Publication details for Professor Yaoling NiuGuo, P.Y., Niu, Yaoling & Yu, X.H. (2014). A synthesis and new perspective on the petrogenesis of kamafugites from West Qinling, China, in a global context. Journal of Asian Earth Sciences 79(Part A): 86-96.
- Publication type: Journal Article
- ISSN/ISBN: 1367-9120
- DOI: 10.1016/j.jseaes.2013.09.012
- Keywords: West Qinling, Kamafugite, Petrogenesis, Geochemistry, Immiscibility.
- Further publication details on publisher web site
Author(s) from Durham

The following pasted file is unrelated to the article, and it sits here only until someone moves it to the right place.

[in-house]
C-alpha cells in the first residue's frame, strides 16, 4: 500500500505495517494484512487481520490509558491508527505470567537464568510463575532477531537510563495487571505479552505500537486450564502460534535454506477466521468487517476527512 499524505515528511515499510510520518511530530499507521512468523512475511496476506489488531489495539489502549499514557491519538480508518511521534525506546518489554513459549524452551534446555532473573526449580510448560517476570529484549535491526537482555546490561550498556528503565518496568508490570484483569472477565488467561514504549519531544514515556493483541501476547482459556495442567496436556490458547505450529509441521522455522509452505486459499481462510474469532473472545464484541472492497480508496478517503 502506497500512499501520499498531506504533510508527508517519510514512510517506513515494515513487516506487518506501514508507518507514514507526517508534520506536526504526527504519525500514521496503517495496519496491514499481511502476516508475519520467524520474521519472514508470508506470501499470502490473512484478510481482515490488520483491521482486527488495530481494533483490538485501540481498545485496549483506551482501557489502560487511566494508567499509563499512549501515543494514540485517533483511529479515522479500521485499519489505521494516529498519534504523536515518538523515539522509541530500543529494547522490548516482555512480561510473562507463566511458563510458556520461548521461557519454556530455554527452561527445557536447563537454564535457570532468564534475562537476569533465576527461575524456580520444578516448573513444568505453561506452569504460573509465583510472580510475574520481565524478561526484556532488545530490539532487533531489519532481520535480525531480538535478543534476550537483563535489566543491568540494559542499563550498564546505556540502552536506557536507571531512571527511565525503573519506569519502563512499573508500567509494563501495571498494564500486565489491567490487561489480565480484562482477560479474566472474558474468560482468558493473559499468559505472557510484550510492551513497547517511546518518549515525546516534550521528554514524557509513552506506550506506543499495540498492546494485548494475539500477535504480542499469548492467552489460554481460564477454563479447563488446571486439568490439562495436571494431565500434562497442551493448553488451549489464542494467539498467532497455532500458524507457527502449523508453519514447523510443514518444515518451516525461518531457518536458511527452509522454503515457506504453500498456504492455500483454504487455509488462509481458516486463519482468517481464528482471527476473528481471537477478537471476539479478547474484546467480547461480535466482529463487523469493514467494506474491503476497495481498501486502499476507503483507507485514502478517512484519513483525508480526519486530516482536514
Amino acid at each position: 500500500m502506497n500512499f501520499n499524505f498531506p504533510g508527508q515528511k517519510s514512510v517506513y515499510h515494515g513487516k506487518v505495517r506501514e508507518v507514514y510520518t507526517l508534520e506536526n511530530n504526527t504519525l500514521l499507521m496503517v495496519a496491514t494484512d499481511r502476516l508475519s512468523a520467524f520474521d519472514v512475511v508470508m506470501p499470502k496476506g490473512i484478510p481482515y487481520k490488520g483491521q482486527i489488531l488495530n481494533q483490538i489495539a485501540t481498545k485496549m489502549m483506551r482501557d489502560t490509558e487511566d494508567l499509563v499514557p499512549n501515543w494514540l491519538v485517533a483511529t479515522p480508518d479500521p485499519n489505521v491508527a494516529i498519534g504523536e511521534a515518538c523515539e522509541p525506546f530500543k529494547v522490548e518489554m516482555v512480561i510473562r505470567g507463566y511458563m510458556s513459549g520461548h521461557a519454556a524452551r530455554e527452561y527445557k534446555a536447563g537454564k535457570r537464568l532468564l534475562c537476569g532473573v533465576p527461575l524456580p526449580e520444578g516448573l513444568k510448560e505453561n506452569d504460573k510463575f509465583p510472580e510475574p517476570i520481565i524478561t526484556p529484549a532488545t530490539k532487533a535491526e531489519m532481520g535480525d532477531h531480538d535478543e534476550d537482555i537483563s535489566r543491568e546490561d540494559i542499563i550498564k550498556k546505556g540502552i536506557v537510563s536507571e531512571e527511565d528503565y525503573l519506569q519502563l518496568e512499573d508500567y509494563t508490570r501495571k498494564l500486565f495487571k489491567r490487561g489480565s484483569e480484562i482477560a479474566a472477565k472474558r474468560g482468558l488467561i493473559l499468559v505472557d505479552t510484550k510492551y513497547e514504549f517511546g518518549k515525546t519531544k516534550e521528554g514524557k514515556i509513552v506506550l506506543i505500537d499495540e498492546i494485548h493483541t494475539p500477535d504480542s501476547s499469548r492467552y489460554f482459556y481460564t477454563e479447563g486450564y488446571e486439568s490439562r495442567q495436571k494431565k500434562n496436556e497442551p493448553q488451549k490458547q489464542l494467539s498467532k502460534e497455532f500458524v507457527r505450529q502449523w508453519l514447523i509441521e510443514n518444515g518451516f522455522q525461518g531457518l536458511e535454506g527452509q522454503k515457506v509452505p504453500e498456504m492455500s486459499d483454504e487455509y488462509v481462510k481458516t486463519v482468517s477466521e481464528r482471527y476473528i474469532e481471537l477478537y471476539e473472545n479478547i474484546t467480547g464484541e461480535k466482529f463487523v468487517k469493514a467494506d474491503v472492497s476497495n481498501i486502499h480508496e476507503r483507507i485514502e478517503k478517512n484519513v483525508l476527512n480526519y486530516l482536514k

We discuss the overall characteristics of a recently recognized kamafugite province in West Qinling, China, using field observations and geochemical data. We discuss the petrogenesis of the kamafugites using new bulk-rock major and trace element data and Sr–Nd isotope compositions of representative samples together with the literature data (in Chinese) and comparing them with type kamafugite suites from Italy, Brazil and Uganda. All these four kamafugite suites show OIB-like rare earth element (REE) patterns, but are much more enriched than OIB in the progressively more incompatible elements. The West Qinling kamafugite samples resemble closely the Ugandan and Brazilian suites in having a negative anomaly of K, P and Ti and a positive Nb–Ta anomaly, yet the Italian suite shows conspicuously a negative Nb–Ta anomaly. The four kamafugite suites have different εNd(t) values and 87Sr/86Sri ratios, implying their distinct sources and source histories. We consider that the ideal sources for kamafugite magmas are most likely metasomatized sub-continental lithosphere with components of ancient seafloor subducted calcareous terrigenous sediments. The close association of kamafugite with carbonatite worldwide, including the West Qinling suite, is consistent with both being derived from a single CO2-rich silicate parental magma segregated during ascent as a result of decompression-induced immiscibility. In terms of both sources (or source histories) and processes, our simple interpretation can effectively explain the petrogenesis of all the apparently different kamafugite suites suggests that the petrogenesis of kamafugites may actually be simple. Further effort should aim to test whether our interpretation is indeed valid globally.